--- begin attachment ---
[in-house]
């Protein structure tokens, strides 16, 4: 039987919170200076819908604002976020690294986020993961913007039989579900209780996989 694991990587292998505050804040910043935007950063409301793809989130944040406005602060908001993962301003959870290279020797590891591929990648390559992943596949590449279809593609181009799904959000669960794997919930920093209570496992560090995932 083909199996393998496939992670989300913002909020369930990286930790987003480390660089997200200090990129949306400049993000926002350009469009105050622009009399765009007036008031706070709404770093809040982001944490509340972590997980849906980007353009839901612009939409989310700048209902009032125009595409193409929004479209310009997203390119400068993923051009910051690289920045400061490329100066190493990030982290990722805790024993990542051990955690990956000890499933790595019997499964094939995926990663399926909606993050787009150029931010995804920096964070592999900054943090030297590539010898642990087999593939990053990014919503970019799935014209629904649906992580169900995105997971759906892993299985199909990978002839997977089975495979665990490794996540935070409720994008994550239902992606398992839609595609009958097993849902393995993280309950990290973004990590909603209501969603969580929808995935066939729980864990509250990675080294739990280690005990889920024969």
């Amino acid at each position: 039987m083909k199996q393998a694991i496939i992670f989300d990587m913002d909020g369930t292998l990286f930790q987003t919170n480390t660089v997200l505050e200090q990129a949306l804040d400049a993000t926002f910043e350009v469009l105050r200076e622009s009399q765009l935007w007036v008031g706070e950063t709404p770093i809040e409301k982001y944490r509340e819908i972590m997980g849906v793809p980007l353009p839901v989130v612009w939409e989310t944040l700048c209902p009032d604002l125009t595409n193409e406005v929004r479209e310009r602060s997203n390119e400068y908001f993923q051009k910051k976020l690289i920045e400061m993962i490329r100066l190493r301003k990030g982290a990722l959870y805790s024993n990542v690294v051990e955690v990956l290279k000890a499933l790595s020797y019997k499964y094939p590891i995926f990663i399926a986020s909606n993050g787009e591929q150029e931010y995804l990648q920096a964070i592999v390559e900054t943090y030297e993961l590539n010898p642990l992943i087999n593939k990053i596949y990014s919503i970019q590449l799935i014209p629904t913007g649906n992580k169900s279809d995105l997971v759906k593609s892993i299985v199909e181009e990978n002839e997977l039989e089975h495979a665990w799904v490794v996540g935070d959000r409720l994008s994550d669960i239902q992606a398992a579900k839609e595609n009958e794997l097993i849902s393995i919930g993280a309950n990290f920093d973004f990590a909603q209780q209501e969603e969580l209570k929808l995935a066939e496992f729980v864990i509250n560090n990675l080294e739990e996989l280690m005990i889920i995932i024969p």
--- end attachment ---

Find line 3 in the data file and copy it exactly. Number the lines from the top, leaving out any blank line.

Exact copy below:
């Amino acid at each position: 039987m083909k199996q393998a694991i496939i992670f989300d990587m913002d909020g369930t292998l990286f930790q987003t919170n480390t660089v997200l505050e200090q990129a949306l804040d400049a993000t926002f910043e350009v469009l105050r200076e622009s009399q765009l935007w007036v008031g706070e950063t709404p770093i809040e409301k982001y944490r509340e819908i972590m997980g849906v793809p980007l353009p839901v989130v612009w939409e989310t944040l700048c209902p009032d604002l125009t595409n193409e406005v929004r479209e310009r602060s997203n390119e400068y908001f993923q051009k910051k976020l690289i920045e400061m993962i490329r100066l190493r301003k990030g982290a990722l959870y805790s024993n990542v690294v051990e955690v990956l290279k000890a499933l790595s020797y019997k499964y094939p590891i995926f990663i399926a986020s909606n993050g787009e591929q150029e931010y995804l990648q920096a964070i592999v390559e900054t943090y030297e993961l590539n010898p642990l992943i087999n593939k990053i596949y990014s919503i970019q590449l799935i014209p629904t913007g649906n992580k169900s279809d995105l997971v759906k593609s892993i299985v199909e181009e990978n002839e997977l039989e089975h495979a665990w799904v490794v996540g935070d959000r409720l994008s994550d669960i239902q992606a398992a579900k839609e595609n009958e794997l097993i849902s393995i919930g993280a309950n990290f920093d973004f990590a909603q209780q209501e969603e969580l209570k929808l995935a066939e496992f729980v864990i509250n560090n990675l080294e739990e996989l280690m005990i889920i995932i024969p």